The Department of Basic Education is ready to deliver basic and quality education, this as the nation prepares for the start of the new school year for inland schools on Wednesday, 9 January 2013. The Minister of Basic Education Angie Motshekga and Deputy Minister Enver Surty will embark on school visits to various parts of the country to confirm readiness of schools to start the New Year.
"We are ready for Day 1", Basic Education Minister, Angie Motshekga declared. "We are ready to welcome about 1 million learners into the education system" she said.
The deputy president Kgalema Motlanthe and Minister Motshekga will visit Pholosho Secondary School in Alexandra before heading to join the Nedbank Back to School Campaign at N'wa-Mhinga Primary School in Atteridgeville. Surty will be in the North West province.
The visits, to be supported by Senior Managers from the department as well as education experts, are also aimed at giving support to schools that have been identified as having challenges. The aim is to provide those schools with the necessary support, something that will go a long way towards helping them start the year on a good footing and improve on their performance in the year 2013 and beyond.
The focus of the school visits will be on key matters such as school readiness, supply and training of teachers; readiness to implement the Curriculum and Assessment Policy Statements (CAPS); the state of registration of learners; delivery of textbooks and stationery; and the availability of learner transport and school nutrition to learners who qualify.
Workbooks have been delivered in most schools and schools are encouraged to alert the department of any unlikely shortages. Nationally the delivery rate is 98.8%, with maths and science books for this year being delivered from Grade 10-12.
Top-up textbooks will be delivered to schools within the first two weeks of school attendance, so as to minimise disruptions. The norms and standards allocation to schools is receiving attention from the minister, who will make the necessary announcement as soon as all factors pertaining to this matter are dealt with.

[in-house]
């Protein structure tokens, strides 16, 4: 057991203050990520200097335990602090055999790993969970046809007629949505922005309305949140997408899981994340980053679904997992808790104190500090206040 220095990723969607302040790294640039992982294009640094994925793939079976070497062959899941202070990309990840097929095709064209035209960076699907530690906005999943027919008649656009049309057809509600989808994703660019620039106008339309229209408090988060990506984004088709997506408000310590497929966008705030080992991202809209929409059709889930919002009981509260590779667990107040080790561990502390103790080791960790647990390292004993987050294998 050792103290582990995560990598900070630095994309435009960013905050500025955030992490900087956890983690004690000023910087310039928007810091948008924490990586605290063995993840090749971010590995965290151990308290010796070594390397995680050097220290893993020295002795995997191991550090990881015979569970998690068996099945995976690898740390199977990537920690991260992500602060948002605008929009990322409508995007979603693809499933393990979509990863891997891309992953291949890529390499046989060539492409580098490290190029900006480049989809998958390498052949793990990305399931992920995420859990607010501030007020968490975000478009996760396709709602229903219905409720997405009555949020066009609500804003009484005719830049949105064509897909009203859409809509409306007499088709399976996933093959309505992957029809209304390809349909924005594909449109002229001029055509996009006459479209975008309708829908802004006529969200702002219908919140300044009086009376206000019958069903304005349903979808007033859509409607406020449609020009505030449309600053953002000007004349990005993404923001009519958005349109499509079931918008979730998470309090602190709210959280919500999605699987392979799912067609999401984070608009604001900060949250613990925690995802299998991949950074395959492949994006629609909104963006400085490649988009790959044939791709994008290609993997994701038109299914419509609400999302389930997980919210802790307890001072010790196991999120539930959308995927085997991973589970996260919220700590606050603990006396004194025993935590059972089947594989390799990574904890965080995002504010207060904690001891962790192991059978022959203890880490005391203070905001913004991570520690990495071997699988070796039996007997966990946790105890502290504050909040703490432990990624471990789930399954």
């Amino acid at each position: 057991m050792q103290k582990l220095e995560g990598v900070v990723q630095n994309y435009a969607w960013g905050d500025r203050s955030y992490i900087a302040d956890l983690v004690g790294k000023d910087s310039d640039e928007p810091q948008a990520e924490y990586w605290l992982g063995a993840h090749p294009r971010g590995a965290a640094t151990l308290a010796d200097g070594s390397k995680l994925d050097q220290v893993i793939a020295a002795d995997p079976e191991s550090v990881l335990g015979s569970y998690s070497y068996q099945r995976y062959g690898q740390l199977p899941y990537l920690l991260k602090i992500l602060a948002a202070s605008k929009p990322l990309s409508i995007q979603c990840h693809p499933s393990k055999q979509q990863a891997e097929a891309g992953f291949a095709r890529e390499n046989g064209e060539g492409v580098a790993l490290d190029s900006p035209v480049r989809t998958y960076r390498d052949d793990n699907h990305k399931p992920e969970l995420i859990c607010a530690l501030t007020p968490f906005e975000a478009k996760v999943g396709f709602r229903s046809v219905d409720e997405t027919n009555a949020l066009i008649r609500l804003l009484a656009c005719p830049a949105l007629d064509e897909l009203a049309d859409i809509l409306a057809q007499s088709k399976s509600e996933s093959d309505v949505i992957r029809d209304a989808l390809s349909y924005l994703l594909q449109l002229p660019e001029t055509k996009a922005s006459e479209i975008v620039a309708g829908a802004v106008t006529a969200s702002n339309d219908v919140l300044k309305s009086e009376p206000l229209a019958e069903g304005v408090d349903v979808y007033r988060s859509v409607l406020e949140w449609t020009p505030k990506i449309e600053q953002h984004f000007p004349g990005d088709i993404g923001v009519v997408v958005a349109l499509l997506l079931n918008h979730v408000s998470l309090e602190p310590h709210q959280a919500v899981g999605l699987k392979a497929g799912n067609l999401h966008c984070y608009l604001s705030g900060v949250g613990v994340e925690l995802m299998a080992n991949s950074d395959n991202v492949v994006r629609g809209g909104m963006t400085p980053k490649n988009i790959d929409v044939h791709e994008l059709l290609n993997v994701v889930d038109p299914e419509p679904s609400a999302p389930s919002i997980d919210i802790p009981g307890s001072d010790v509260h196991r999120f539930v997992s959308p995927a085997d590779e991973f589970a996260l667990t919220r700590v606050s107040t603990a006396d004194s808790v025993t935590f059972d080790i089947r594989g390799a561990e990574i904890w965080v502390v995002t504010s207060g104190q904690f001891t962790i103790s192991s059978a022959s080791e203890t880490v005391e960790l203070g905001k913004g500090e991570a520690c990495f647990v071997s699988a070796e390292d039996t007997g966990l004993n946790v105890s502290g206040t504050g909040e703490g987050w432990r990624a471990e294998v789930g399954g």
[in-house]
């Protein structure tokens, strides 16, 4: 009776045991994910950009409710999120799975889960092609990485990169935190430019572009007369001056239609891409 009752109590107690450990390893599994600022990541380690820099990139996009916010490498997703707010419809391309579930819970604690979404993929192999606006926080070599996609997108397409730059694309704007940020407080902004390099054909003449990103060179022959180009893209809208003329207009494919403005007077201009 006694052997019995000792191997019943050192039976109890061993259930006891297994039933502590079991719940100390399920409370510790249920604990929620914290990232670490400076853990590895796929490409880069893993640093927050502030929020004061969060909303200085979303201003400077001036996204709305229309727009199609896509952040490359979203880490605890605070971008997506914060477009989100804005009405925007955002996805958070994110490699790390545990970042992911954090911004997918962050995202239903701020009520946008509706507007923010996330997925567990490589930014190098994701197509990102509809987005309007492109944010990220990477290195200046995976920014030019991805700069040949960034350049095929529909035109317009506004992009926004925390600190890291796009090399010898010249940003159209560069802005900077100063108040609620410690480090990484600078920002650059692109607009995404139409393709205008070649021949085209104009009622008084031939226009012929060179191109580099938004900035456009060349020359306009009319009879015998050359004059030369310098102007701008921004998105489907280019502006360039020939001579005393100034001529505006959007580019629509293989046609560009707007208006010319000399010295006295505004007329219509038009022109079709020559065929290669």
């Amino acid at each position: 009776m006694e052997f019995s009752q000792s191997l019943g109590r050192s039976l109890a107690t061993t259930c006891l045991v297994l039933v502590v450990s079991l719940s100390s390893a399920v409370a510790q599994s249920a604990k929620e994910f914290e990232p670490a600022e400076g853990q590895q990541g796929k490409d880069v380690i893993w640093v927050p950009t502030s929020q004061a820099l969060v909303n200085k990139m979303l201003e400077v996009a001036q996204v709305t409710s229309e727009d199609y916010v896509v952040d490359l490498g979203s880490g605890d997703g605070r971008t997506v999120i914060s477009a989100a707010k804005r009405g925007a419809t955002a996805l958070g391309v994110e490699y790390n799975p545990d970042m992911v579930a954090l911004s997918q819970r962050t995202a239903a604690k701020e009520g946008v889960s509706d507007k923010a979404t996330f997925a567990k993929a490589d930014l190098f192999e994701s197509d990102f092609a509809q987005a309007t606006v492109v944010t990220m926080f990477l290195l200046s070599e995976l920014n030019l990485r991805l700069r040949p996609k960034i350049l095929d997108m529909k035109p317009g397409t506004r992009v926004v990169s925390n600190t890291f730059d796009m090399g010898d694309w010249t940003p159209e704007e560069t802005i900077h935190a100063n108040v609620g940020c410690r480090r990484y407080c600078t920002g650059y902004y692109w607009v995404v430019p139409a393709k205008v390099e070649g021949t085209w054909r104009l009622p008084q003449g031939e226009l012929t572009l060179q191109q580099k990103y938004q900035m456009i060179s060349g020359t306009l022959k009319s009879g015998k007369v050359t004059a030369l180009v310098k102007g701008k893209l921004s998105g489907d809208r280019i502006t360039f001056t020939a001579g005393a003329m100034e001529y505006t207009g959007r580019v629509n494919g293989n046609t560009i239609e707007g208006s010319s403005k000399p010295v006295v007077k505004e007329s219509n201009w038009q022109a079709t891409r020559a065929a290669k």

The readiness and availability of teachers to start teaching on day one is a key factor in determining the success with which schools will start the year. In this regard, all provinces have complied with the DBE's requirement to declare any vacant or extra posts available, this with the aim of determining the number of available teaching and management posts.
Some challenges have been experienced though, and these cut across all provinces. These include the late registration of learners, too many applications flocking to former model-c schools and space constraints in some schools because of overcrowding. There has also been the issue of forced closure of schools as experienced in the Western Cape. The department will allow due process to unfold and will give stakeholders the needed support to ensure that this matter doesn't disrupt provision of quality education as well as normal teaching and learning in schools in that province.
It is expected, as it has been the trend in the past years, that Gauteng will continue to experience an influx of learners coming from other provinces.
The preference of parents to take their kids to city schools and other affluent areas is another challenge facing the schooling system; which in most cases leads to the late finalisation of the registration process. Shortage of classrooms is continuing in Gauteng and efforts are being made to meet the demand, including building new schools and providing extra mobile classes where shortages are being experienced.
Provinces that have far-flung areas which are far from schools, will receive money to enable them to pay for scholar transport to address any shortages of transport for learners.